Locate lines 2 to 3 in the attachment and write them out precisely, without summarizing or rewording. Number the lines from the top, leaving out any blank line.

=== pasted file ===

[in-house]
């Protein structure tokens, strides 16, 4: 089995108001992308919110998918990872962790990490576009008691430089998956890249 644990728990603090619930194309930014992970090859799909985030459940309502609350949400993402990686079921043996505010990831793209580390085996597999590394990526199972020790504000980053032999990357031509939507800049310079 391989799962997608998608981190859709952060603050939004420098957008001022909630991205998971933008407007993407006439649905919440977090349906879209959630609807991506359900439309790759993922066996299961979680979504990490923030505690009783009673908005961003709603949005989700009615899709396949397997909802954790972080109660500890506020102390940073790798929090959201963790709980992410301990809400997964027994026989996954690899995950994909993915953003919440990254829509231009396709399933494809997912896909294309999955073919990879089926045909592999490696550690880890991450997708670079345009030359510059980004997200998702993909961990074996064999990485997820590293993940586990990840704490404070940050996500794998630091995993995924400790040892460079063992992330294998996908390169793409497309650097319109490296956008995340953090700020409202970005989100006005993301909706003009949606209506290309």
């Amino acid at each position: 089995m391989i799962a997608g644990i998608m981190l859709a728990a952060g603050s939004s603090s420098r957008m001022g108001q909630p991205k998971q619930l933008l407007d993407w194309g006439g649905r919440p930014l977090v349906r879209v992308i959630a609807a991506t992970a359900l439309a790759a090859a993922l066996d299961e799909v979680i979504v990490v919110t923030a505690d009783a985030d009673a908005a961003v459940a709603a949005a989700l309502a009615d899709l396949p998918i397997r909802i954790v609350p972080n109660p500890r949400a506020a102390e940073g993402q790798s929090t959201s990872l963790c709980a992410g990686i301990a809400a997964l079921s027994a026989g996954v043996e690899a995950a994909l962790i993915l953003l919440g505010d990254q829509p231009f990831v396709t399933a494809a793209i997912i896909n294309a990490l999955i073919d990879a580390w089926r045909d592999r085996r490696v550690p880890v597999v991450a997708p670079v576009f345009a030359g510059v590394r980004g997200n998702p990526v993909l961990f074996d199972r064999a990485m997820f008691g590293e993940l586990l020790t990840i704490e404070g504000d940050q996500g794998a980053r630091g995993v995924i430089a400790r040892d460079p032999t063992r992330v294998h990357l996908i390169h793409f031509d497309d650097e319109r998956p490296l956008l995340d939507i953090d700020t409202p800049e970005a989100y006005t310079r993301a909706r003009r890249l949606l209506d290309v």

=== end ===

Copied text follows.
């Protein structure tokens, strides 16, 4: 089995108001992308919110998918990872962790990490576009008691430089998956890249 644990728990603090619930194309930014992970090859799909985030459940309502609350949400993402990686079921043996505010990831793209580390085996597999590394990526199972020790504000980053032999990357031509939507800049310079 391989799962997608998608981190859709952060603050939004420098957008001022909630991205998971933008407007993407006439649905919440977090349906879209959630609807991506359900439309790759993922066996299961979680979504990490923030505690009783009673908005961003709603949005989700009615899709396949397997909802954790972080109660500890506020102390940073790798929090959201963790709980992410301990809400997964027994026989996954690899995950994909993915953003919440990254829509231009396709399933494809997912896909294309999955073919990879089926045909592999490696550690880890991450997708670079345009030359510059980004997200998702993909961990074996064999990485997820590293993940586990990840704490404070940050996500794998630091995993995924400790040892460079063992992330294998996908390169793409497309650097319109490296956008995340953090700020409202970005989100006005993301909706003009949606209506290309």
């Amino acid at each position: 089995m391989i799962a997608g644990i998608m981190l859709a728990a952060g603050s939004s603090s420098r957008m001022g108001q909630p991205k998971q619930l933008l407007d993407w194309g006439g649905r919440p930014l977090v349906r879209v992308i959630a609807a991506t992970a359900l439309a790759a090859a993922l066996d299961e799909v979680i979504v990490v919110t923030a505690d009783a985030d009673a908005a961003v459940a709603a949005a989700l309502a009615d899709l396949p998918i397997r909802i954790v609350p972080n109660p500890r949400a506020a102390e940073g993402q790798s929090t959201s990872l963790c709980a992410g990686i301990a809400a997964l079921s027994a026989g996954v043996e690899a995950a994909l962790i993915l953003l919440g505010d990254q829509p231009f990831v396709t399933a494809a793209i997912i896909n294309a990490l999955i073919d990879a580390w089926r045909d592999r085996r490696v550690p880890v597999v991450a997708p670079v576009f345009a030359g510059v590394r980004g997200n998702p990526v993909l961990f074996d199972r064999a990485m997820f008691g590293e993940l586990l020790t990840i704490e404070g504000d940050q996500g794998a980053r630091g995993v995924i430089a400790r040892d460079p032999t063992r992330v294998h990357l996908i390169h793409f031509d497309d650097e319109r998956p490296l956008l995340d939507i953090d700020t409202p800049e970005a989100y006005t310079r993301a909706r003009r890249l949606l209506d290309v």